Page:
In recent years, behavioral markers such as spoken language and lexical preferences have been studied in the early detection of mild cognitive impairment (MCI) using conversations. While the combination of linguistic and acoustic signals have been shown to be effective in detecting MCI, they have generally been restricted to structured conversations in which the interviewee responds to fixed prompts. In this study, we show that linguistic and acoustic features can be combined synergistically to identify MCI in semi-structured conversations. Using conversational data from an on-going clinical trial (Clinicaltrials.gov: NCT02871921), we find that the combination of linguistic and acoustic features on semi-structured conversations achieves a mean AUC of 82.7, significantly (p < 0.01) out-performing linguistic-only (74.9 mean AUC) or acoustic-only (65.0 mean AUC) detections on hold-out data. Additionally, features (linguistic, acoustic and combination) obtained from semi-structured conversations outperform their counterparts obtained from structured weekly conversations in identifying MCI. Some linguistic categories are significantly better at predicting MCI status (e.g., death, home) than others.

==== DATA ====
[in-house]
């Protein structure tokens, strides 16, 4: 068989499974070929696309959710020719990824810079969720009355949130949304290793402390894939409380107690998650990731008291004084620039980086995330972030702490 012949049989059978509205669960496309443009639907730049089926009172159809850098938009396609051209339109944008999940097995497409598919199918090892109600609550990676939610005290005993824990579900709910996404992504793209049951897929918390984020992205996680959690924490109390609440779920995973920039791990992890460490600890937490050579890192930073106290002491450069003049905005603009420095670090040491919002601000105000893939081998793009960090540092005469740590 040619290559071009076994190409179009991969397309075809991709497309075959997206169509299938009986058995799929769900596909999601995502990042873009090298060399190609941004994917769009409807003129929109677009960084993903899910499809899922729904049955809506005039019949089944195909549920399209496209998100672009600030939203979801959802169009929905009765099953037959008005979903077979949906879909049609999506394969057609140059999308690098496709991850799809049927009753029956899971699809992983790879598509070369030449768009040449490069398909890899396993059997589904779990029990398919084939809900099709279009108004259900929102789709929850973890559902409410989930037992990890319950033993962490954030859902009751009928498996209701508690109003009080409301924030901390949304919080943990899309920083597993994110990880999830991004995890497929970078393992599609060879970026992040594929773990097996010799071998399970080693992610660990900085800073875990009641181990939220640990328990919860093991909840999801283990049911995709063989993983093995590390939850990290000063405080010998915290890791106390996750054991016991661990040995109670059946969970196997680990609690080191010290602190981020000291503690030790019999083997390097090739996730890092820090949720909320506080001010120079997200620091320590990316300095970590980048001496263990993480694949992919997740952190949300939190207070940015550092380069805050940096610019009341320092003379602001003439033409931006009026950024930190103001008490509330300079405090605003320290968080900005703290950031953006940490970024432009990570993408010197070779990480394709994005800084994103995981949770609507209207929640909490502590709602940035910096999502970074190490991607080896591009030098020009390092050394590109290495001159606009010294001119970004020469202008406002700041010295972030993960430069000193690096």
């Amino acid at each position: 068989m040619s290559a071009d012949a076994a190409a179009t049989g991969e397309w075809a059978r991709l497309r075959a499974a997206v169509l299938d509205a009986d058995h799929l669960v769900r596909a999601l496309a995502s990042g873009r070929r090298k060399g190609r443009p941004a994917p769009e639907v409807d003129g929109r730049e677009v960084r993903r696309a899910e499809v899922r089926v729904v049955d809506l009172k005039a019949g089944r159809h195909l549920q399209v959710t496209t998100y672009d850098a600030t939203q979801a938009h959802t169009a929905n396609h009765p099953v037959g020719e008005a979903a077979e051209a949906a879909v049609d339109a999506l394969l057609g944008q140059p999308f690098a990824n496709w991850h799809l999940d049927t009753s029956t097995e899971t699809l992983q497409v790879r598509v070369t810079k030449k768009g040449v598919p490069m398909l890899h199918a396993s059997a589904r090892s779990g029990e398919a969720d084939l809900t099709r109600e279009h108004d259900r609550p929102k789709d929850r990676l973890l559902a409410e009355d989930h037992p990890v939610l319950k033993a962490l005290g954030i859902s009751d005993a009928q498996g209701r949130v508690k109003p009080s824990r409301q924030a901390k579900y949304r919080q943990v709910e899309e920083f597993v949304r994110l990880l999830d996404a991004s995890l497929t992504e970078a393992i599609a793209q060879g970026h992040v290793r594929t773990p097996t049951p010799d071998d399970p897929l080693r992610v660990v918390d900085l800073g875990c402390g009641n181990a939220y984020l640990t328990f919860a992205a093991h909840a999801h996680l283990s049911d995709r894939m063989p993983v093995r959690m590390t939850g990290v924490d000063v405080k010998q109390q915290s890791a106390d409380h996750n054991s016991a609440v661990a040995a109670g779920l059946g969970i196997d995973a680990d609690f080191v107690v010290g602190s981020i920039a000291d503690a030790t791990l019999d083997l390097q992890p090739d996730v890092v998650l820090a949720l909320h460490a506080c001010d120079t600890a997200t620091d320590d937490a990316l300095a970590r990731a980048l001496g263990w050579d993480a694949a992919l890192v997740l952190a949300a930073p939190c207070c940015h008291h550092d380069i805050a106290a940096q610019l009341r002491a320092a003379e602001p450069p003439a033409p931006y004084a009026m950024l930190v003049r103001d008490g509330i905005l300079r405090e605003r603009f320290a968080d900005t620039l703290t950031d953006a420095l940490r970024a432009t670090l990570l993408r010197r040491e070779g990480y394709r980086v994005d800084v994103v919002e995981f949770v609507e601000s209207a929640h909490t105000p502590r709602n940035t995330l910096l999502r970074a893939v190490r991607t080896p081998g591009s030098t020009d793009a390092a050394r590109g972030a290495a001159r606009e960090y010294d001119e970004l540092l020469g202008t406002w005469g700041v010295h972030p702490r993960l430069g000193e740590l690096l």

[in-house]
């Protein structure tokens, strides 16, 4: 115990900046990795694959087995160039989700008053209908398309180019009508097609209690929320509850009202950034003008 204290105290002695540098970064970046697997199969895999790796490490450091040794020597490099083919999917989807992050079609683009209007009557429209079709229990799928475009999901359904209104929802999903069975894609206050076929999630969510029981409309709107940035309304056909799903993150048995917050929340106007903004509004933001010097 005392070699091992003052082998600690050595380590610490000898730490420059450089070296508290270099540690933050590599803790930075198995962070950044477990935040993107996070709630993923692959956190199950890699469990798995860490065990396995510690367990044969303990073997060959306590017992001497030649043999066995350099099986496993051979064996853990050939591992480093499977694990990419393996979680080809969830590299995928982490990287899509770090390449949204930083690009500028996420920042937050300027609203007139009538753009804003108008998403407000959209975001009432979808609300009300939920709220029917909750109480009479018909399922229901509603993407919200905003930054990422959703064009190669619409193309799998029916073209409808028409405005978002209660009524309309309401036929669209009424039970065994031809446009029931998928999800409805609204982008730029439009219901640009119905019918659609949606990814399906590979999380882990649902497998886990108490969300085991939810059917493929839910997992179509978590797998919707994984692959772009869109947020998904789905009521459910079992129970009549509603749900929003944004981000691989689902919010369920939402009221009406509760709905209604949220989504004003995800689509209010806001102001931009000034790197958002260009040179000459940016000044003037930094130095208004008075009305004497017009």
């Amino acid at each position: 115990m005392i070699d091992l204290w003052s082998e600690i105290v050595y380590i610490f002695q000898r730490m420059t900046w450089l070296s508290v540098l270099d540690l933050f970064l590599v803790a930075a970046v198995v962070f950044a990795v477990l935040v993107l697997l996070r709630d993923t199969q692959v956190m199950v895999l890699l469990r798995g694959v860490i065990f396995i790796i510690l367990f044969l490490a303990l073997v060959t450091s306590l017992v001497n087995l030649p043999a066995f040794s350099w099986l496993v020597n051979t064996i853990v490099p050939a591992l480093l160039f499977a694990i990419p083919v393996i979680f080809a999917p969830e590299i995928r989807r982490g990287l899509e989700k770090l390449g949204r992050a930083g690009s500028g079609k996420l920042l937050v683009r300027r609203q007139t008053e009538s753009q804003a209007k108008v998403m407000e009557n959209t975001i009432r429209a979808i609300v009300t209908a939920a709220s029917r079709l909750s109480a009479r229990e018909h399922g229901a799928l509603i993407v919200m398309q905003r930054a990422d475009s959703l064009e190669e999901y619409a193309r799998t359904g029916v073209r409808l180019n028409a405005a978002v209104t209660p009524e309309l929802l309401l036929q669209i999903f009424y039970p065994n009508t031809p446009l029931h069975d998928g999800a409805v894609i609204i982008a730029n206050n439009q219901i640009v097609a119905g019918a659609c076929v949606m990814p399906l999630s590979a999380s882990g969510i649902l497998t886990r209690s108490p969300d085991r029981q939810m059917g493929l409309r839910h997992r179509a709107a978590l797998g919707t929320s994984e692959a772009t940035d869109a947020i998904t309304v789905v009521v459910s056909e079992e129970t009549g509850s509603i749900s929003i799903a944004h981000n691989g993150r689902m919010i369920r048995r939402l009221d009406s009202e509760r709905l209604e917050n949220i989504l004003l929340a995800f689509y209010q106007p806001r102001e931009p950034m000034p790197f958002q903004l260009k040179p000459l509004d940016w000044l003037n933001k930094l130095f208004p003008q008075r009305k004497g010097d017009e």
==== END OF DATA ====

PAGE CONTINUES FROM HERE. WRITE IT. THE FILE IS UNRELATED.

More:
Keywords: Alzheimer's disease; I-CONECT project; audio and linguistic markers; behavioral intervention; conversations; mild cognitive impairment (MCI).
Copyright © 2022 Tang, Chen, Dodge and Zhou.